What is the low FODMAP diet?
The low FODMAP diet was originally developed in Australia by Dr Sue Shepherd and the Monash University and later adapted for the UK at King’s College London and implemented at Guy’s and St Thomas’ hospitals. It was discovered that limiting FODMAPs from the diet helped reduce symptoms of IBS (such as abdominal pain and bloating from excess wind and constipation and/or diarrhoea).
So, what are FODMAPs and why does eliminating them help?
FODMAP is an acronym for a group of fermentable carbohydrates which are poorly absorbed by some people – Fermentable, Oligo-saccharides, Di-saccharides, Mono-saccharides And Polyols.
‘When the molecules are poorly absorbed in the small intestine of the digestive tract, these molecules then continue their journey along the digestive tract, arriving at the large intestine, where they act as a food source to the bacteria that live there normally. The bacteria then digest/ferment these FODMAPs and can cause symptoms of Irritable Bowel Syndrome (IBS)’. (Source – Dr Sue Shepherd’s website Shepherd Works).
Reducing FODMAPs from your diet can significantly reduce the symptoms of IBS. It really worked for me and helped provide the tools to better understand my diet and which foods were causing problems. (Read more about high FODMAP foods).
FODMAPs have a cumulative effect. Tolerance and symptoms will vary depending on how much FODMAP containing food you eat over a period of time. Personally, understanding the cumulative effect has been key to unlocking the freedom to enjoy delicious and varied food. (Read more about the cumulative effect).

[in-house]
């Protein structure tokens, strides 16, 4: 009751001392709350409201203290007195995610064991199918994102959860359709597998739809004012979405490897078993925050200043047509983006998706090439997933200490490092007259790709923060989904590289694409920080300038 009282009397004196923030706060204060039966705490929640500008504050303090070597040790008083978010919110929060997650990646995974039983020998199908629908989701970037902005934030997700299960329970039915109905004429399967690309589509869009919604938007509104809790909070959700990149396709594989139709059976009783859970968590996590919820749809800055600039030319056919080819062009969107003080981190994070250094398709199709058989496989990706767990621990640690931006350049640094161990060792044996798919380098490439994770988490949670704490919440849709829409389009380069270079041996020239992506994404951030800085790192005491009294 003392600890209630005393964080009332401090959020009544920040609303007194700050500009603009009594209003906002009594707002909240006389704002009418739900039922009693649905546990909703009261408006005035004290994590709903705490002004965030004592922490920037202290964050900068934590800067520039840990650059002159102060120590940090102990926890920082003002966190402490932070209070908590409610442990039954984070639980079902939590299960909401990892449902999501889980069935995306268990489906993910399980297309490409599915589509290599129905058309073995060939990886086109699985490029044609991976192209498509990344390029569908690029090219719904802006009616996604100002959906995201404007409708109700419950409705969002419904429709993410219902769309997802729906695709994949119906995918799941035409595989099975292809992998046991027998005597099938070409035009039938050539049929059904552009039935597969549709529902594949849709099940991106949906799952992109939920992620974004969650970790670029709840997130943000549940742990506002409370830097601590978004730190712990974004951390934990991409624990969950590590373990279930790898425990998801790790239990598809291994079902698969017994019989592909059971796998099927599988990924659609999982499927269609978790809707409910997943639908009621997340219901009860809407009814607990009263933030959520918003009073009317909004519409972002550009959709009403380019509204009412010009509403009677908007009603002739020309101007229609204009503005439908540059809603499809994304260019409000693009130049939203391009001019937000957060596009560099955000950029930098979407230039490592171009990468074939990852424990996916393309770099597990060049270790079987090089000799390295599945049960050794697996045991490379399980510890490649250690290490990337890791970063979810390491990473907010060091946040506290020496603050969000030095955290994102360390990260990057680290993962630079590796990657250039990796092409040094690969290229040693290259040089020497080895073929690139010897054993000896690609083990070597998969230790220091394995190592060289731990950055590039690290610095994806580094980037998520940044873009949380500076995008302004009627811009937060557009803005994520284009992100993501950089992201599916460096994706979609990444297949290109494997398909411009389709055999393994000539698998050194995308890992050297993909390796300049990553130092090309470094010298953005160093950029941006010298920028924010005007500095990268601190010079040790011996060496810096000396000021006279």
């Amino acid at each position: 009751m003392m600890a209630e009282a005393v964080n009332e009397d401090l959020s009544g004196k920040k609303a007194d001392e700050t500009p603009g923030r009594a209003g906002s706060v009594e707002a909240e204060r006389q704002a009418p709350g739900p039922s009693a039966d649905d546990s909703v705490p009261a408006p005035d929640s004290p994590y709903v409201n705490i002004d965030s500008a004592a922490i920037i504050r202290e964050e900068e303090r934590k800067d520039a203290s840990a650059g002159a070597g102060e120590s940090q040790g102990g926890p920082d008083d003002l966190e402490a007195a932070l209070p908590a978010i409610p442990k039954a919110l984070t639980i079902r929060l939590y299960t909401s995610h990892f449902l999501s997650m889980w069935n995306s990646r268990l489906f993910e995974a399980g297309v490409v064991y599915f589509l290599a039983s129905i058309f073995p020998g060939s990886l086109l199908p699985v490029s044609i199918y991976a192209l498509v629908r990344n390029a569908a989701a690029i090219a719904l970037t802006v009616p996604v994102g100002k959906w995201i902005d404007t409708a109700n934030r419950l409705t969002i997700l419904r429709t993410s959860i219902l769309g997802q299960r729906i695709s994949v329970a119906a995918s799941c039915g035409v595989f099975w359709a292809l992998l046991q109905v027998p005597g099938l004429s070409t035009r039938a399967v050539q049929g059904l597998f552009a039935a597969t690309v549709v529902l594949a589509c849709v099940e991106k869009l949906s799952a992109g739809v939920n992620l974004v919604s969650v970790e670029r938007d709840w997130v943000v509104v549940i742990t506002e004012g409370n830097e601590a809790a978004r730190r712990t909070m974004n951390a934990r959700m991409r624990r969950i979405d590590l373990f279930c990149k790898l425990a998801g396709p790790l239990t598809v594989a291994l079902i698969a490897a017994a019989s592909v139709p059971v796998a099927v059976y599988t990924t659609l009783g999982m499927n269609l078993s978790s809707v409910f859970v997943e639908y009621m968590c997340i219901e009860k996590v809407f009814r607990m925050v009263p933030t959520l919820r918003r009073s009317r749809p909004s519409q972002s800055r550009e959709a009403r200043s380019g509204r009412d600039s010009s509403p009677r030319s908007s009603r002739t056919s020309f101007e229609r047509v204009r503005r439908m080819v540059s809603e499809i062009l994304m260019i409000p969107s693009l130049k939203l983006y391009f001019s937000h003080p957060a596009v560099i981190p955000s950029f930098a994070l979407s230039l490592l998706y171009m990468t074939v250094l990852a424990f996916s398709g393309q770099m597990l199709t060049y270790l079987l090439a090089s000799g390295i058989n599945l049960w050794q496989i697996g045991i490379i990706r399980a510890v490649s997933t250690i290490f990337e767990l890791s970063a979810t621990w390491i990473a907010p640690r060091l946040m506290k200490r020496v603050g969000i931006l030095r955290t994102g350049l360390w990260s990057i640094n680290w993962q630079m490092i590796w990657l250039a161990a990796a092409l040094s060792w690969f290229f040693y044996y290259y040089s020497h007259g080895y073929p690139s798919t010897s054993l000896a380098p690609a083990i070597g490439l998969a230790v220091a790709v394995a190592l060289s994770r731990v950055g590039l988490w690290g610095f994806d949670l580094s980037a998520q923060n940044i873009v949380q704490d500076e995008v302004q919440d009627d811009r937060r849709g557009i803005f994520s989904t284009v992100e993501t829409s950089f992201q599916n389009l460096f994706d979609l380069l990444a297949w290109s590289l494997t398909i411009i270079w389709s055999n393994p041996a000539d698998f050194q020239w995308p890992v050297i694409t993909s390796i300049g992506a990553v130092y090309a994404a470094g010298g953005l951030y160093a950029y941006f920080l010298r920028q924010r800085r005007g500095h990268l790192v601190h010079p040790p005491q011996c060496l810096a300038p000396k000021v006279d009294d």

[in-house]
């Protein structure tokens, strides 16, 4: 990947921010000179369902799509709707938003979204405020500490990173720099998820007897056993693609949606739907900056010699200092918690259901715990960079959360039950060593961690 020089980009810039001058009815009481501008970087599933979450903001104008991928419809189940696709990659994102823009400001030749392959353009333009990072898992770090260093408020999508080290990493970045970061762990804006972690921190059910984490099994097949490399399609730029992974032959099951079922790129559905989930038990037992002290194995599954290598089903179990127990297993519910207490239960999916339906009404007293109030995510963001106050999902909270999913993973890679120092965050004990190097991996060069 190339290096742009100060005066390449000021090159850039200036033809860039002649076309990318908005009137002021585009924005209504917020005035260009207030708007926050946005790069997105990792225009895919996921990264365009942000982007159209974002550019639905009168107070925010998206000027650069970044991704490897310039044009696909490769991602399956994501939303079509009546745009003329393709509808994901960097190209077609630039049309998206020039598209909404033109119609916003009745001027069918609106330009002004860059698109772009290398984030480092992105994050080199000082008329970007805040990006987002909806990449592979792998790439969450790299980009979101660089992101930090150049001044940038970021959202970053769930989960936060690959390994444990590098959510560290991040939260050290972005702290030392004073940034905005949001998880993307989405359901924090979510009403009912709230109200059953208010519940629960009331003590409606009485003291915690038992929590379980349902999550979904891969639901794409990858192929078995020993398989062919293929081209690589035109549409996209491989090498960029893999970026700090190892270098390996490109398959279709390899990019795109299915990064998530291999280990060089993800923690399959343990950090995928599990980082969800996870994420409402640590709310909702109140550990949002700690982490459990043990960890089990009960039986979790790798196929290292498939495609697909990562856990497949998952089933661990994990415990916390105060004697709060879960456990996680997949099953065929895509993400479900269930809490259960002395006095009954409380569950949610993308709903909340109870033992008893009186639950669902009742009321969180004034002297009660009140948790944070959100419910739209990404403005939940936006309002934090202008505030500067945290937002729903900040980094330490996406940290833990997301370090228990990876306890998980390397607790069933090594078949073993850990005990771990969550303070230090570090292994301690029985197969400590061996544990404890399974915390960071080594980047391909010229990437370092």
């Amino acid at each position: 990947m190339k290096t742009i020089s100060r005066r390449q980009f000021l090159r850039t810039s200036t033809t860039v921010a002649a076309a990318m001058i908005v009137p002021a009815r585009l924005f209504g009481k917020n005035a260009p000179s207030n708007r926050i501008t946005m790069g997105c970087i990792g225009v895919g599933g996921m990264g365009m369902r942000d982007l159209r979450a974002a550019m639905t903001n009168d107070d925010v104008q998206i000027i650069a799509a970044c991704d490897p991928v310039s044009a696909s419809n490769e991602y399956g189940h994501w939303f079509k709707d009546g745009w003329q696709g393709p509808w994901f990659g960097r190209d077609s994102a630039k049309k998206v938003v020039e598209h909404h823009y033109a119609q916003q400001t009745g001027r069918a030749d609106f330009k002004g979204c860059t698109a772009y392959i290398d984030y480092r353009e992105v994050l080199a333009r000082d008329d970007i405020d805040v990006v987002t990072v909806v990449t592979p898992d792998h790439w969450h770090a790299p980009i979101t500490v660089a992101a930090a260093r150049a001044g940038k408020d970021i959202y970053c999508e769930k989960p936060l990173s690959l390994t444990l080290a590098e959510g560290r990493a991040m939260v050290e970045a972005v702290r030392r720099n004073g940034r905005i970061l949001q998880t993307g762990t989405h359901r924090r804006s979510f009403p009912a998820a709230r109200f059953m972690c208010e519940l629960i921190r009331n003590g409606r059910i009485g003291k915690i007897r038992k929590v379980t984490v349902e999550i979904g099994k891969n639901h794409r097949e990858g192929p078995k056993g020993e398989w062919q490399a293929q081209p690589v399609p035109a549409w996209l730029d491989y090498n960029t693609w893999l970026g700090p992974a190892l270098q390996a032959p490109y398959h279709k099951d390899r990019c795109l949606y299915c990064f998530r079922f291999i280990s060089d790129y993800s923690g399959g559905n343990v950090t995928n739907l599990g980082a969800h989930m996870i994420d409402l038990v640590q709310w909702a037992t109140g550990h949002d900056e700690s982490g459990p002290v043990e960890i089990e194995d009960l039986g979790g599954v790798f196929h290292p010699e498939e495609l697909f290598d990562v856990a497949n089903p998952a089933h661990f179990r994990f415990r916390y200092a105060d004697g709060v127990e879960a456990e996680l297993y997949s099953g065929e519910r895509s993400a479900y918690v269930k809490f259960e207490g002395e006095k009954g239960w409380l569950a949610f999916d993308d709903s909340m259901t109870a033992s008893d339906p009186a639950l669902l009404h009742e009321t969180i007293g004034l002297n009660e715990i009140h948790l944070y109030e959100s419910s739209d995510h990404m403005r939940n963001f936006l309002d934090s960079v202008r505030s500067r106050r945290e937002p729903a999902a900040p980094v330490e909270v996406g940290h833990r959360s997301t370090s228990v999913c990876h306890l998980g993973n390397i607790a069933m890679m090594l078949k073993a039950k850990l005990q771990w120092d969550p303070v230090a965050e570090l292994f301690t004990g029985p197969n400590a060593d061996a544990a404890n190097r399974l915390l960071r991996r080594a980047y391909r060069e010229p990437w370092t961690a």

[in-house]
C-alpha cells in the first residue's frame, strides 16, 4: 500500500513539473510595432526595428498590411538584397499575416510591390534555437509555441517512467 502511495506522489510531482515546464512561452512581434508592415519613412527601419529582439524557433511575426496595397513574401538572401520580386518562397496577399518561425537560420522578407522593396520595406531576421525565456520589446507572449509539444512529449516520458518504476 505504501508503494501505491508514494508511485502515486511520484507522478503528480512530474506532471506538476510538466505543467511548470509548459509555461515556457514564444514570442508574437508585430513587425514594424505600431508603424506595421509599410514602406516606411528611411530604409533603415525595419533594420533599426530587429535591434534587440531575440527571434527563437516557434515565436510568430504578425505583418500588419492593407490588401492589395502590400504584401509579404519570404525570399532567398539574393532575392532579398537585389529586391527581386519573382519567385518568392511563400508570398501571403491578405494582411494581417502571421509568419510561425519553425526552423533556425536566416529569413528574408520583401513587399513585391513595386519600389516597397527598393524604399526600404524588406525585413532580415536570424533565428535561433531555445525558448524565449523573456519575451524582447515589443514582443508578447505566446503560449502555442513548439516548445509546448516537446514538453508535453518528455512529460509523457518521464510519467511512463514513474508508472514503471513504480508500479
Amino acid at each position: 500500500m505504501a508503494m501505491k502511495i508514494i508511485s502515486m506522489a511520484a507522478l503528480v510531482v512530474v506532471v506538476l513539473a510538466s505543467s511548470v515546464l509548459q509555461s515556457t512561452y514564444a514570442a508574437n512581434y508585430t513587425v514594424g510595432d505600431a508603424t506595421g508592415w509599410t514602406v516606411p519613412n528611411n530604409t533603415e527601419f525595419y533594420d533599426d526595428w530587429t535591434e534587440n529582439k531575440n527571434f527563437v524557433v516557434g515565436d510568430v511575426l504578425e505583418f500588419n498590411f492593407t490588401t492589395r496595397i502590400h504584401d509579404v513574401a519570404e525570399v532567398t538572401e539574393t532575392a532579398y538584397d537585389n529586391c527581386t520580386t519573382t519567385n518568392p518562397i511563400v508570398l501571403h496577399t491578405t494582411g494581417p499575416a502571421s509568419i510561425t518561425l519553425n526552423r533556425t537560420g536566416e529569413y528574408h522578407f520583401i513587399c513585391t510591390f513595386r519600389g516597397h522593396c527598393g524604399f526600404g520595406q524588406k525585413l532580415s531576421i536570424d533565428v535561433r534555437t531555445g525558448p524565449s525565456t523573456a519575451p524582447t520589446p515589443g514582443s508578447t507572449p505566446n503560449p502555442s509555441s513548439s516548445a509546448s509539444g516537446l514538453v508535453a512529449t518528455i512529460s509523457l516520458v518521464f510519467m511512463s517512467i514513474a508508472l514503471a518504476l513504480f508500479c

Please do be aware that I’m not a dietician, nor do I have medical training. If you have any IBS-like symptoms please do speak to your doctor before attempting a low FODMAP eating plan. Do tell them what you’ve learned about the low FODMAP diet and ask them to refer you to a specialist dietician who will be able to provide further information and assistance in following the plan correctly.
Here are some links to the experts to find out more. They also have some very helpful FAQ pages.
There are some serious conditions which can have similar symptoms to IBS (i.e. Crohn’s disease, Coeliac disease and bowel cancer). Therefore, it is very important to seek medical advice if you feel unwell or experience any of these symptoms. As my symptoms were unclear at first, I went through some initial tests, including a full endoscopy and colonoscopy, to rule out anything which required further medical treatment.